With an average of seven movies opening every week, not counting premieres at the Hirshhorn, AFI, National Gallery, Library of Congress, and other noncommercial venues, it’s virtually impossible to compile a comprehensive best-of-the-year list. Of the films I’ve written about in 1997, these gave me the most pleasure:

1.) Contempt The revival of Jean-Luc Godard’s little-seen, long-unavailable 1963 masterpiece belatedly found the audience the film so richly deserves. A poetic juxtaposition of classicism and modernism, it expresses abstract ideas in exquisite images, and features compelling performances by Brigitte Bardot, Jack Palance, Michel Piccoli, and Fritz Lang.

2.) Level Five Once again, veteran filmmaker Chris Marker breaks fresh ground with this unsummarizable computer-generated collage of video game, historical inquiry, and psychodrama. Fascinating, demanding, exhausting, and, at times, almost impenetrable, it’s the only movie I’ve seen all year that merits the adjective “new.”

3.) “Alan Bennett’s England” The National Gallery’s retrospective of films and television plays written by Britain’s smartest, wittiest, most humane dramatist redeemed an otherwise barren summer and vividly demonstrated why Bennett’s countrymen regard him as a national treasure.

4.) The Full Monty English director Peter Cattaneo’s warm-hearted debut feature delicately balances humor and melancholy, leaving audiences with a feeling of satisfaction few contemporary movies afford. Intelligent and funny, socially engaged yet entertaining, it has deservedly become the most successful British film ever distributed in the U.S.

5.) L.A. Confidential Writer-director Curtis Hanson’s artful compression of James Ellroy’s panoramic 1990 crime novel careens along at breakneck pace. Densely plotted, elegantly crafted, and skillfully performed by an ensemble cast, it proves that Hollywood is still capable of producing gratifying fare for grown-ups.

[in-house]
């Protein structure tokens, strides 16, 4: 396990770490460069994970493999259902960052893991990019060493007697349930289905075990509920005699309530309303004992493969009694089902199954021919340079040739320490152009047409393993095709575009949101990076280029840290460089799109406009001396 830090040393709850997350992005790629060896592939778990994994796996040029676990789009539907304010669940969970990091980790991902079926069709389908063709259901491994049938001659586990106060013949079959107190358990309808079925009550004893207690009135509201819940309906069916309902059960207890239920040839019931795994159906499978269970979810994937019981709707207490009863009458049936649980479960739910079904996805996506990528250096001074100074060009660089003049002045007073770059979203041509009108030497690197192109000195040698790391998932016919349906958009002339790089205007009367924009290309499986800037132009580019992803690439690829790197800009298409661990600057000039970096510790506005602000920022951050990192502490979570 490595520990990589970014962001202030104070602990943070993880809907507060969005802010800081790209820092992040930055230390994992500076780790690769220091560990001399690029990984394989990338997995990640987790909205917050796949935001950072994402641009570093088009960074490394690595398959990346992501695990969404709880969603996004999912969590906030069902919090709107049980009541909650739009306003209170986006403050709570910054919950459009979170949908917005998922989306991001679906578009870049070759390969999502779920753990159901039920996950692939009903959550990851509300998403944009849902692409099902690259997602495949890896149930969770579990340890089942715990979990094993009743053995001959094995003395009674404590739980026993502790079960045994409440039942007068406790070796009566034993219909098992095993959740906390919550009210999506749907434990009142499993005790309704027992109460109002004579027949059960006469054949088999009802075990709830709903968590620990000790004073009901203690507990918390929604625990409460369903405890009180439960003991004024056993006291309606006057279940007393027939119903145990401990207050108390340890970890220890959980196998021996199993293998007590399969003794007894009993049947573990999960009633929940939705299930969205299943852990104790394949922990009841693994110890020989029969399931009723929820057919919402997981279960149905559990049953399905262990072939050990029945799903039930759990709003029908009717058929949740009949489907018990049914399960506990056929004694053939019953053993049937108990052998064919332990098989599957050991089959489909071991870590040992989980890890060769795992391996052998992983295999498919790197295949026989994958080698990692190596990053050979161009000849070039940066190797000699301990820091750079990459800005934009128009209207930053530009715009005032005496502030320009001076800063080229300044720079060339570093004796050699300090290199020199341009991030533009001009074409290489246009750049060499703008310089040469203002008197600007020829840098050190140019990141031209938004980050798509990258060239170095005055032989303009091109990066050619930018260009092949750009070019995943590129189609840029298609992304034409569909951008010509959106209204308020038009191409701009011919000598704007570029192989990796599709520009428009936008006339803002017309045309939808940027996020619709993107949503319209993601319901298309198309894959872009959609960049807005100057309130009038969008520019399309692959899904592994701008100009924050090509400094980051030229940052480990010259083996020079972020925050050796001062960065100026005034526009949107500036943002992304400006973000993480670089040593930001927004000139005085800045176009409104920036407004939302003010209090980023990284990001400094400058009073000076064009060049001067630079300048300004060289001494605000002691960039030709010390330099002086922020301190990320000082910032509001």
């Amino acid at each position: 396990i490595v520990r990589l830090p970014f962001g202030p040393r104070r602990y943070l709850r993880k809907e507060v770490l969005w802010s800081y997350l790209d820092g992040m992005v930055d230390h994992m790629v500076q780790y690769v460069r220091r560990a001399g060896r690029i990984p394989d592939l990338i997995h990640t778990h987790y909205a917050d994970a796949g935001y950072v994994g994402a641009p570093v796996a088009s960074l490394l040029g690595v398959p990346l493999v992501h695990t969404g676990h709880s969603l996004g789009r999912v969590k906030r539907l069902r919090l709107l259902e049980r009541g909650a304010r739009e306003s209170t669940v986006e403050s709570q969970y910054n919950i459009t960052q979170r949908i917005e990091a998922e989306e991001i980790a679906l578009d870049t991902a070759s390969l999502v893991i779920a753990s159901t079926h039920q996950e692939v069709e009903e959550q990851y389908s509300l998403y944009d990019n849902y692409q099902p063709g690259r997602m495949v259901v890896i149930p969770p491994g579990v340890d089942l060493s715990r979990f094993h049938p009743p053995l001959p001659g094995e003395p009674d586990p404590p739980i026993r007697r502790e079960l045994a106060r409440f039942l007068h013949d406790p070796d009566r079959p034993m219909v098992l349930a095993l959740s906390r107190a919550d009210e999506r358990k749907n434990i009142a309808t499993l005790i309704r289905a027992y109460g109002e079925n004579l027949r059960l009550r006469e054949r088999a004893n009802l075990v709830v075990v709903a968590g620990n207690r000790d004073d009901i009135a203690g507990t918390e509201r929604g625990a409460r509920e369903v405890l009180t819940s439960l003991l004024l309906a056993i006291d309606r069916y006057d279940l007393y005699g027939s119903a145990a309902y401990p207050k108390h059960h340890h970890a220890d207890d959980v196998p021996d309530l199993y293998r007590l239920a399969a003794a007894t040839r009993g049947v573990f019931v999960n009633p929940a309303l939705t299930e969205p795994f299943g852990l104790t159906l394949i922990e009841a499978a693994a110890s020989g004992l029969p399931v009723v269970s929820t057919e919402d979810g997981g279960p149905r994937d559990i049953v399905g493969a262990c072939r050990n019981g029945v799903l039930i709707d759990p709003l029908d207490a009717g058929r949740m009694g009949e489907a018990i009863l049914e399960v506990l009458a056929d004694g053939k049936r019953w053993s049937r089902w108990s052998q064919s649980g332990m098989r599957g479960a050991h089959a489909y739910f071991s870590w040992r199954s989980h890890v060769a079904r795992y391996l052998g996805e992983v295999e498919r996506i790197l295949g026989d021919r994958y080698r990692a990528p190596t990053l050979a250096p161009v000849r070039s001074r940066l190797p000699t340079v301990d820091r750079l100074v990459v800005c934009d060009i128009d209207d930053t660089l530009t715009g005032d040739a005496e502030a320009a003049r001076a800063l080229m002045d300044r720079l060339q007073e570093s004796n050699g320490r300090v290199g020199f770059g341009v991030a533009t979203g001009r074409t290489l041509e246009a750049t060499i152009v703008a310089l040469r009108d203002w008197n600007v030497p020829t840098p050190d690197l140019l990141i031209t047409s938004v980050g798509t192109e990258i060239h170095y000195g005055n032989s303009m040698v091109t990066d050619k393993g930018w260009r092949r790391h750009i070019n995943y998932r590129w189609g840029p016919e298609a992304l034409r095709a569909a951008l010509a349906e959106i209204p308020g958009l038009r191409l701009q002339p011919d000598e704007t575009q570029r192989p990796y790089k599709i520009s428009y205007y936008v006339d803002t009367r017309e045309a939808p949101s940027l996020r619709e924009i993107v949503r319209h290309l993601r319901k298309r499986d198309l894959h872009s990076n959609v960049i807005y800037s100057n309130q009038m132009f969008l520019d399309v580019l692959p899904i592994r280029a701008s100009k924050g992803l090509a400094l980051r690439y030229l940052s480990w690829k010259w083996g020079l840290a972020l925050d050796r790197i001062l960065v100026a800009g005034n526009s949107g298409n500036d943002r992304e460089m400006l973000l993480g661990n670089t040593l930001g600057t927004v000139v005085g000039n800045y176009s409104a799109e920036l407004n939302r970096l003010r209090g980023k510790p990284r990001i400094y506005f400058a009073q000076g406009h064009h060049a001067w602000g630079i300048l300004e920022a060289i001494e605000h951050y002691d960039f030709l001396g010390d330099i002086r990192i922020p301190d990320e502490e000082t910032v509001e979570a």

6.) Sling Blade Actor-writer Billy Bob Thornton’s directorial debut is a mesmerizing oddity, by turns macabrely comic and surprisingly affecting. Inspired performances and a palpable feeling for rural Southern atmosphere hold the screenplay’s Gumpian sentimentality at bay.

7.) Prisoner of the Mountains Sergei Bodrov’s film about two Russian soldiers ambushed by Muslims on a Caucasus mountain pass is a traditional narrative with a distinctly modern sensibility, combining stylized cinematography and elliptical editing with passages of dark humor and touches of magical realism.

8.) In & Out Screenwriter Paul Rudnick and director Frank Oz unleash a torrent of cheeky throwaway gags in a comedy that’s unabashedly gay in every sense of the word. An implausible plot twist and a lumpish ending are counterbalanced by Kevin Kline’s deft star turn and the screenplay’s gleeful disregard for political correctness.

9.) The Sweet Hereafter Canadian writer-director Atom Egoyan breaks out of the art-theater ghetto with this adaptation of Russell Banks’ novel about an isolated British Columbia community devastated by a school-bus accident that claims the lives of 14 children. Despite patches of overly explicit dialogue and a mood of unrelieved misery, the filmmaker masterfully juggles time tenses in a mosaic narrative that leaves viewers with unresolved questions and bruised emotions long after the final credits roll.

10.) Fast, Cheap & Out of Control Nonfiction filmmaker Errol Morris interweaves interviews with four creature-obsessed men—a lion tamer, a mole-rat specialist, a topiary gardener, and a robot designer—to contemplate the resourcefulness and vulnerability of our own species. Presented in a distractingly intricate collage format that incorporates old and new footage shot in a panoply of visual processes, the result is by turns enlightening and exasperating.

11.) Le Samouraï# There’s never been a gangster thriller as solemn as Jean-Pierre Melville’s ritualistic 1967 study of the last days of a Parisian hit man, unseen in this country for several decades. As a dramatic narrative, it’s comatose, but it’s remarkable as an exercise in pure cinematic style.

Four performers deserve special mention for their contributions to otherwise undistinguished movies: mercurial Renée Zellweger in The Whole Wide World, spellbinding Gena Rowlands in Unhook the Stars, impudent Parker Posey in The House of Yes, and brassy Bette Midler in That Old Feeling.

I prefer not to dwell on the year’s least rewarding moviegoing experiences, but if I could live my life over again, I would take pains to avoid Hotel de Love, Lost Highway, Gray’s Anatomy, ‘Til There Was You, A Smile Like Yours, Cafe Society, One Night Stand, The Ice Storm, Speed 2: Cruise Control, and Woody Allen’s upcoming Deconstructing Harry, a Christmas gift from hell.CP